will worsen. "Without question, the accounting shenanigans are
rising to the level of securities fraud," said William Audet, an
attorney at Alexander, Hawes & Audet in San Jose who represents
investors in one lawsuit. "When they admit they "improperly
recorded' revenue, those are industry buzzwords for "Oops, we
screwed up, and someone may have been cooking the books.' "

McKesson executives declined to comment to the San Francisco
Examiner on the fraud allegations.

McKesson - founded as a drugstore in New York City in 1833 - is
also facing the scrutiny of regulators. The U.S. Securities and
Exchange Commission recently contacted the company to discuss
the accounting problems, a McKesson executive confirmed
Thursday. "We have received inquiries (from the SEC), and we're
responding to their questions," said Larry Kurtz, vice president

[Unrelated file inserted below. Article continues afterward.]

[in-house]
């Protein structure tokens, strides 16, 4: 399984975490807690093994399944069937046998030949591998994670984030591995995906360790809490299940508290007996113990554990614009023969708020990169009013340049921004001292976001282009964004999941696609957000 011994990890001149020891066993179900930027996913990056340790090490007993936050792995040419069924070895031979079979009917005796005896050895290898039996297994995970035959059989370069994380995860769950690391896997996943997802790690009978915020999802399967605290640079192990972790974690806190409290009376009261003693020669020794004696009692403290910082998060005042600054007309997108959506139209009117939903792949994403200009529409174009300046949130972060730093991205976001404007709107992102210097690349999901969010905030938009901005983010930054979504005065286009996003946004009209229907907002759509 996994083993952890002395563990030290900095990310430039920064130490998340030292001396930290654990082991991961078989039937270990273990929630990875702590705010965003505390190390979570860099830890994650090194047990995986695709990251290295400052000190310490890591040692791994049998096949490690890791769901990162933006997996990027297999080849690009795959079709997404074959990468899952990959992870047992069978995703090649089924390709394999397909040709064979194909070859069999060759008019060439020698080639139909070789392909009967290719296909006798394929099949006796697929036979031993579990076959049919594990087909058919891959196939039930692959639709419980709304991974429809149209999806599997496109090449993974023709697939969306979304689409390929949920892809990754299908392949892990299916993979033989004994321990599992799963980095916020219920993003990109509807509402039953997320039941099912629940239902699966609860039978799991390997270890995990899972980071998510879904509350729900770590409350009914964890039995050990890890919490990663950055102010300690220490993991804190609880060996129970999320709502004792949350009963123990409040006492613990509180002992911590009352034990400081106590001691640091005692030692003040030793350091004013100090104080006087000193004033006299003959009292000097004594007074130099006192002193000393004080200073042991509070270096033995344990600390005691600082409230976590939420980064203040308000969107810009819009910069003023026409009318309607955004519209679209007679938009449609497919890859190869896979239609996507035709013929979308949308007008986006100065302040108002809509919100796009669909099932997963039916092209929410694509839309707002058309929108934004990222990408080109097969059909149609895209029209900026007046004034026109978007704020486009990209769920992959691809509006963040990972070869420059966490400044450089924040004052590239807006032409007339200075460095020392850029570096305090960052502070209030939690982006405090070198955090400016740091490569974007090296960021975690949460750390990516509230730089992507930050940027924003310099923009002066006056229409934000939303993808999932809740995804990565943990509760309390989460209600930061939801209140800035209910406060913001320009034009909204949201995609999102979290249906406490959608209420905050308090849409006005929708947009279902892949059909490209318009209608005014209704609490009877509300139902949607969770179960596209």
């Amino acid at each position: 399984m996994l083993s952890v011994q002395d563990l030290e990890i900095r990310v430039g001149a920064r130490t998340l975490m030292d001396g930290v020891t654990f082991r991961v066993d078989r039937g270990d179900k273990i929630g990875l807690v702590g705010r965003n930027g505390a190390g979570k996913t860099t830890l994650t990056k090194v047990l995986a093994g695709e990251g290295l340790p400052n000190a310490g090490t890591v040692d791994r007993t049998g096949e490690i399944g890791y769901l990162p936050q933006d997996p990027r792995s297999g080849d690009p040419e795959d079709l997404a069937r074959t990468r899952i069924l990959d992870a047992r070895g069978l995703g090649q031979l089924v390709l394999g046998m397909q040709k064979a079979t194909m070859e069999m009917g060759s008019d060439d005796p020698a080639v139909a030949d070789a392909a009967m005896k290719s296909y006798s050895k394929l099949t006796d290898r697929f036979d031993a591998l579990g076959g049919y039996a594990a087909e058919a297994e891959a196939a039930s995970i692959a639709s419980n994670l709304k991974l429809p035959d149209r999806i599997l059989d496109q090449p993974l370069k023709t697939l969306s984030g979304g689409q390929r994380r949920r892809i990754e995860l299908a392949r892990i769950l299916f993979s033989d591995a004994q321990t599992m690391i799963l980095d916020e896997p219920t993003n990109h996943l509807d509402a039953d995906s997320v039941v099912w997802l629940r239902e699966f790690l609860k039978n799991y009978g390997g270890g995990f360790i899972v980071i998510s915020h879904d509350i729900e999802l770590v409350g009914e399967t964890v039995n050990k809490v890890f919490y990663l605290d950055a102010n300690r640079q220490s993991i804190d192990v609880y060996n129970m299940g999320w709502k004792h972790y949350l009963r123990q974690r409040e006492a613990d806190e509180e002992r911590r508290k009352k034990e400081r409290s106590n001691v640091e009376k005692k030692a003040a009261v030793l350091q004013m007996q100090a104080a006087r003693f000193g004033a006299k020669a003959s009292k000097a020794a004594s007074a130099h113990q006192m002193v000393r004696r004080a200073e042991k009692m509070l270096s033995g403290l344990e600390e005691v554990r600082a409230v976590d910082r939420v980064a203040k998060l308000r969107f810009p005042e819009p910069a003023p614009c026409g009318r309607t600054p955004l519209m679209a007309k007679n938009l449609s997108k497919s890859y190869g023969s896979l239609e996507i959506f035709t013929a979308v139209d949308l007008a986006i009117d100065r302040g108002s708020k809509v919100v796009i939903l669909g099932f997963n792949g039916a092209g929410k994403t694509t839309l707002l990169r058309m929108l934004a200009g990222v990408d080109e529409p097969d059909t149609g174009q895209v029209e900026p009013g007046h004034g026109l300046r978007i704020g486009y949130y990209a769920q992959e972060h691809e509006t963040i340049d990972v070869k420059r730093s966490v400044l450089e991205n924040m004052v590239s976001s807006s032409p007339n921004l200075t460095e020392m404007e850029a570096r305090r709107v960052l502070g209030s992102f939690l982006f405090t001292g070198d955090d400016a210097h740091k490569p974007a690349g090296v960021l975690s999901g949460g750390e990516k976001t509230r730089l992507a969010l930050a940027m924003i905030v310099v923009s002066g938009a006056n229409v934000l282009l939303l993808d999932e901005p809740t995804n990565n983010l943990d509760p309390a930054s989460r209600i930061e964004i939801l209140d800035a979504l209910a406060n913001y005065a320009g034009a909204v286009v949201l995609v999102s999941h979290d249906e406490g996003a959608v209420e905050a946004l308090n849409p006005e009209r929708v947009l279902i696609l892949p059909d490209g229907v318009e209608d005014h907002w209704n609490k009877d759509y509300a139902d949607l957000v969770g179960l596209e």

of corporate communications for McKesson. Kurtz would not
confirm or deny the precise details of the SEC's inquiry.

But legal and government sources close to the SEC said that
regulators have met with attorneys from Skadden, Arps, Slate,
Meagher & Flom, a high-powered New York law firm that represents
McKesson. The sources, who requested anonymity, said the SEC
asked for corporate financial papers, merger documents from
McKesson's acquisition of HBOC, audits of HBOC by Arthur
Andersen & Co. and audits of McKesson by Deloitte & Touche LLP.
In addition, the Pacific Exchange in San Francisco is
investigating the options trading in McKesson stock during the
weeks prior to the McKesson / HBOC merger, according to Dale
Carlson, a Pacific Exchange spokesman.

In late April, the New York Times reported that huge volumes of
put contracts in McKesson stock were traded in the six weeks